Design of an Activity-Based Probe for Human Neutrophil Elastase: Implementation of the Lossen Rearrangement To Induce Förster Resonance Energy Transfers.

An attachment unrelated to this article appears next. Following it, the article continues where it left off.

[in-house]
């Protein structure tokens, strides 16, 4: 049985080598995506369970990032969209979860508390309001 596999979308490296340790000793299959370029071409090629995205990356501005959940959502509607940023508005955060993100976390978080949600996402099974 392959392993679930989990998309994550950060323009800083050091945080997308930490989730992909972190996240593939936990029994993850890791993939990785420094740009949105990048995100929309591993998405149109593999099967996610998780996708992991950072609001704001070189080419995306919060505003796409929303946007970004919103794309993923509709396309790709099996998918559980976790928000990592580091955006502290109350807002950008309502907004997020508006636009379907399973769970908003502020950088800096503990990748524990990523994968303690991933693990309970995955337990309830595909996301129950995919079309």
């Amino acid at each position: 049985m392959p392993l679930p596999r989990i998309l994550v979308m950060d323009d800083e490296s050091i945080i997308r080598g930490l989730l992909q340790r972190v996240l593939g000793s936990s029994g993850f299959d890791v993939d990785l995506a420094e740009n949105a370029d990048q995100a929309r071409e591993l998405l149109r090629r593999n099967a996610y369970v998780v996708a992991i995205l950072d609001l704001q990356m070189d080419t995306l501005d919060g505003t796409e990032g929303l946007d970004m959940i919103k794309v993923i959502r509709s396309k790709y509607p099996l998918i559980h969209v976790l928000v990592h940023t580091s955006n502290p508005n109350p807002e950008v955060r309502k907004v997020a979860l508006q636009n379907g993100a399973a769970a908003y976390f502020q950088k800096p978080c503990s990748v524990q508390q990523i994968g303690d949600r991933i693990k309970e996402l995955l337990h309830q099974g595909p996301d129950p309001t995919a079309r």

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Human neutrophil elastase is an important regulator of the immune response and plays a role in host defense mechanisms and further physiological processes. The uncontrolled activity of this serine protease may cause severe tissue alterations and impair inflammatory states. The design of an activity-based probe for human neutrophil elastase reported herein relies on a sulfonyloxyphthalimide moiety as a new type of warhead that is linker-connected to a coumarin fluorophore. The inhibitory potency of the activity-based probe was assessed against several serine and cysteine proteases, and the selectivity for human neutrophil elastase (Ki = 6.85 nM) was determined. The adequate fluorescent tag of the probe allowed for the in-gel fluorescence detection of human neutrophil elastase in the low nanomolar range. The coumarin moiety and the anthranilic acid function of the probe, produced in the course of a Lossen rearrangement, were part of two different Förster resonance energy transfers.